Benchmark West Texas Intermediate crude on Wednesday jumped $3, or 3.5 percent, to $89.02 per barrel in New York. Brent crude rose $2.61, or 2.3 percent, to $115.50 in London.
The government says Tropical Storm Lee forced 131 oil platforms in the Gulf to evacuate, cutting production by 847,000 barrels per day. That's about 4 percent of the oil that the U.S. consumes every day and enough to raise concerns about world supplies.
The Libyan rebellion already has shut down about 1.5 million barrels of oil exports per day from that country. And a series of fires, oil spills and other problems in the North Sea has helped cut a few hundred thousand barrels per day this summer from an area that already was in steep decline. Analyst Stephen Schork noted that North Sea production has fallen 45 percent since April 2003.
The International Energy Agency and the Energy Information Administration warned earlier this year that production losses would create a worldwide shortage in the second half of the year. Developed nations, including the U.S. and European countries, decided in June to release 60 million barrels from emergency stockpiles to help make up the shortfall. Analysts said that may not be enough.
Traders are now watching a tropical depression in the Atlantic. It's still 3,000 miles away from the U.S., but analysts are betting it will be the next of many storms to hamper production this hurricane season.
"These storms are going to make it tough for those guys to get their rigs back up and running," PFGBest analyst Phil Weiss said.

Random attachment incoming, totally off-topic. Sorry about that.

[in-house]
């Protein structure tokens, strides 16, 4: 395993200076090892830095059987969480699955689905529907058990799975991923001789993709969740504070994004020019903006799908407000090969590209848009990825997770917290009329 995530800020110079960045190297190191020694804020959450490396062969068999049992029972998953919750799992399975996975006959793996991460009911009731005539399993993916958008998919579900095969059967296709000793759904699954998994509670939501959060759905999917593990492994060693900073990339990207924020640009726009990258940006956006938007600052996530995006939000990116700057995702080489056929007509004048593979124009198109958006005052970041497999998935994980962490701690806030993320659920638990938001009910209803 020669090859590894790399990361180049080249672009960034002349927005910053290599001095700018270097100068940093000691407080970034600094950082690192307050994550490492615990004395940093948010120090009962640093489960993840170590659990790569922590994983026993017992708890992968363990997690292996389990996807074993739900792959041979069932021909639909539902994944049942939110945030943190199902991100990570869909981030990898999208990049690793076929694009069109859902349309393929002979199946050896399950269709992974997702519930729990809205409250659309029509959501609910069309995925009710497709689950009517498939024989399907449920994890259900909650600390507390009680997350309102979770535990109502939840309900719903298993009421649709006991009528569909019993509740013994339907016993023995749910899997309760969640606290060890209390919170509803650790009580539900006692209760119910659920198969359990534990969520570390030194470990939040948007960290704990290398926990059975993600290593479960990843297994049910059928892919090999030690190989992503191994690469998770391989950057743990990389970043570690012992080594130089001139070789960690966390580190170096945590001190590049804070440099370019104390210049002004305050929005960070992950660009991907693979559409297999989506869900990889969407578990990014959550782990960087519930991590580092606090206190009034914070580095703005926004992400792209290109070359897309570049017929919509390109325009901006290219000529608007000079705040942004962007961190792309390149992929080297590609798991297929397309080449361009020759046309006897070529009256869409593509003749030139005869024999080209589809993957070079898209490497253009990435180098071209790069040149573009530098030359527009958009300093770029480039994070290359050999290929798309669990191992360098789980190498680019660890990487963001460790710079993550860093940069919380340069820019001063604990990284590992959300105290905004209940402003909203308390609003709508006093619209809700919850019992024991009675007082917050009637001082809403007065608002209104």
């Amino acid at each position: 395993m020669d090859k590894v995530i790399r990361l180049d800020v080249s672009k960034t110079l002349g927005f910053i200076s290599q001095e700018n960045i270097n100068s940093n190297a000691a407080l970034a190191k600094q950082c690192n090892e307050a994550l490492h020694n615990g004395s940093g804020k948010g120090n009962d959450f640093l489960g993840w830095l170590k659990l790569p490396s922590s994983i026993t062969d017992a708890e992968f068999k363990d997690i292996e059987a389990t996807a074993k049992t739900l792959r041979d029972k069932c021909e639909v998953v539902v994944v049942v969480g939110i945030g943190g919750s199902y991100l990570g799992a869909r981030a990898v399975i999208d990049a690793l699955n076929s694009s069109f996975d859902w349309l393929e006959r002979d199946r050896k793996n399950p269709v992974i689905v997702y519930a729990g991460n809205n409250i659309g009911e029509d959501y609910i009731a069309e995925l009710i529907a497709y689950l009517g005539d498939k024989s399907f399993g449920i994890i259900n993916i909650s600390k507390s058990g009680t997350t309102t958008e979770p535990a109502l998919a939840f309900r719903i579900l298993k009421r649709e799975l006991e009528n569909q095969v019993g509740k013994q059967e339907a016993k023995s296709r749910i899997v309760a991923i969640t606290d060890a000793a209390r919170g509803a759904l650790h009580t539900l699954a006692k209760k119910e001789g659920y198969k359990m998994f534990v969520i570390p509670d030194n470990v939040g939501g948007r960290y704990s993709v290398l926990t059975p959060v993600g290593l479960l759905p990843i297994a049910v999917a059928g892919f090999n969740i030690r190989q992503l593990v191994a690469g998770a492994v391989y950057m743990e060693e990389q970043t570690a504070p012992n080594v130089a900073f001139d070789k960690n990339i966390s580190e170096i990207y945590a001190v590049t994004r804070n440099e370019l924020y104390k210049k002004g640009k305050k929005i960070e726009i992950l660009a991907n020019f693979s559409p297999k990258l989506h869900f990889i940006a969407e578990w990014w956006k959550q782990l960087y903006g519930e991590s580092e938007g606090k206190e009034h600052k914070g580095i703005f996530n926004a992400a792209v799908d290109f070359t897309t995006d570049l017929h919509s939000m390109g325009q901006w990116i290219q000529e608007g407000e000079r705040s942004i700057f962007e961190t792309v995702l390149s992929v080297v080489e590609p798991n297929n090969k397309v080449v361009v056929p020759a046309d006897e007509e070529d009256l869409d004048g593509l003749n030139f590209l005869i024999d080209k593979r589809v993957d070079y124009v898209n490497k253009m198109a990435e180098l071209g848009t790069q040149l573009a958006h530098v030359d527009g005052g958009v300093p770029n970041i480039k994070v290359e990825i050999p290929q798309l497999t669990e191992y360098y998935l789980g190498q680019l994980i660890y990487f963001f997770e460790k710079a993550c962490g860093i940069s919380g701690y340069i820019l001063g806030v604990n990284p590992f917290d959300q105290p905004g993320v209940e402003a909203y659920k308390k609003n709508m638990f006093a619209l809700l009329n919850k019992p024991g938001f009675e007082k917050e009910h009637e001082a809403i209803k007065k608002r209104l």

The Bureau of Ocean Energy Management, Regulation and Enforcement, which has been tracking the impact of Tropical Storm Lee since Friday, says the storm so far has cut 4 million barrels of oil from U.S. markets. Lee dumped more than a foot of rain on New Orleans before moving inland.
Meanwhile stock markets rose Wednesday, cheered by news that Germany's role in Greece's financial bailout was approved by its highest court. The announcement helped boost stocks in the U.S. and helped support oil prices as well.
Gasoline pump prices were little changed on Wednesday at a national average of $3.657 per gallon, according to AAA, Wright Express and Oil Price Information Service. That's almost 98 cents higher than a year ago. Gasoline is near the record high for this time of year, set in 2008.
In other energy trading, heating oil rose 6 cents to $3.0682 per gallon and gasoline futures rose 7 cents to $2.8902 per gallon. Natural gas increased by 5 cents to $3.991 per 1,000 cubic feet.